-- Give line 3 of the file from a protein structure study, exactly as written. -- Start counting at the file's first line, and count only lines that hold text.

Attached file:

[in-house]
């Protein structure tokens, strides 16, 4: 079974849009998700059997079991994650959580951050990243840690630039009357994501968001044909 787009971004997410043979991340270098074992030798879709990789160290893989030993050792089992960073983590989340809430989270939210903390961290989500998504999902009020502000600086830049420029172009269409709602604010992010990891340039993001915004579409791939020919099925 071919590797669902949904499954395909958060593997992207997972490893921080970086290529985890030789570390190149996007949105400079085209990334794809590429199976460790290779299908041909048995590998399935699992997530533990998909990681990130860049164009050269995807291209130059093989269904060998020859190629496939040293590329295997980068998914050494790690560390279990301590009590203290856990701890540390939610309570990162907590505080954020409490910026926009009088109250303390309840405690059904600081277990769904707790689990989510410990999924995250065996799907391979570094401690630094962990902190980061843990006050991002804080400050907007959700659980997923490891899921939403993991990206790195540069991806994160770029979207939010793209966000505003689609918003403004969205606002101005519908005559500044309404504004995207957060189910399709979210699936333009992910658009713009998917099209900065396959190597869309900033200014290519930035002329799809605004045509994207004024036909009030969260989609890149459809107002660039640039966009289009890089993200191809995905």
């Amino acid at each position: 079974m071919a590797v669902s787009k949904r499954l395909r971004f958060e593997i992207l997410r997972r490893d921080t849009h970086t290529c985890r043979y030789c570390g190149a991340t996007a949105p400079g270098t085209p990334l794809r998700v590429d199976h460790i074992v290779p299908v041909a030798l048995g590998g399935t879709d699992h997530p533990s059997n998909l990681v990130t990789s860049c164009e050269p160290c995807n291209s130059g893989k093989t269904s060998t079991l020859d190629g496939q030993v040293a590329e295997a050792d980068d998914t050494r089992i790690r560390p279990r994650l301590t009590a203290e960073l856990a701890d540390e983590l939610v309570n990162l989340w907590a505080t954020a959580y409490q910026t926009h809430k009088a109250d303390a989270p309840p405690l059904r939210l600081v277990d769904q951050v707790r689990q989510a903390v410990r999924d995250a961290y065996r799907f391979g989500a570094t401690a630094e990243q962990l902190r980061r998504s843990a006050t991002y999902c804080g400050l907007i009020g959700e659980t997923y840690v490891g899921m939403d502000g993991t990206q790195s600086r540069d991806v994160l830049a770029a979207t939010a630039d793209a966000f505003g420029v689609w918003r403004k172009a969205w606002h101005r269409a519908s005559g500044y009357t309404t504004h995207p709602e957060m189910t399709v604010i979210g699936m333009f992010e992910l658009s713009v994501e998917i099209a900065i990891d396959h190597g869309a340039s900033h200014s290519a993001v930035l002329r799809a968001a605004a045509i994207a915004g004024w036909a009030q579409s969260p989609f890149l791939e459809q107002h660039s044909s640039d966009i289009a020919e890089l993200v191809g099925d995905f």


């Amino acid at each position: 079974m071919a590797v669902s787009k949904r499954l395909r971004f958060e593997i992207l997410r997972r490893d921080t849009h970086t290529c985890r043979y030789c570390g190149a991340t996007a949105p400079g270098t085209p990334l794809r998700v590429d199976h460790i074992v290779p299908v041909a030798l048995g590998g399935t879709d699992h997530p533990s059997n998909l990681v990130t990789s860049c164009e050269p160290c995807n291209s130059g893989k093989t269904s060998t079991l020859d190629g496939q030993v040293a590329e295997a050792d980068d998914t050494r089992i790690r560390p279990r994650l301590t009590a203290e960073l856990a701890d540390e983590l939610v309570n990162l989340w907590a505080t954020a959580y409490q910026t926009h809430k009088a109250d303390a989270p309840p405690l059904r939210l600081v277990d769904q951050v707790r689990q989510a903390v410990r999924d995250a961290y065996r799907f391979g989500a570094t401690a630094e990243q962990l902190r980061r998504s843990a006050t991002y999902c804080g400050l907007i009020g959700e659980t997923y840690v490891g899921m939403d502000g993991t990206q790195s600086r540069d991806v994160l830049a770029a979207t939010a630039d793209a966000f505003g420029v689609w918003r403004k172009a969205w606002h101005r269409a519908s005559g500044y009357t309404t504004h995207p709602e957060m189910t399709v604010i979210g699936m333009f992010e992910l658009s713009v994501e998917i099209a900065i990891d396959h190597g869309a340039s900033h200014s290519a993001v930035l002329r799809a968001a605004a045509i994207a915004g004024w036909a009030q579409s969260p989609f890149l791939e459809q107002h660039s044909s640039d966009i289009a020919e890089l993200v191809g099925d995905f």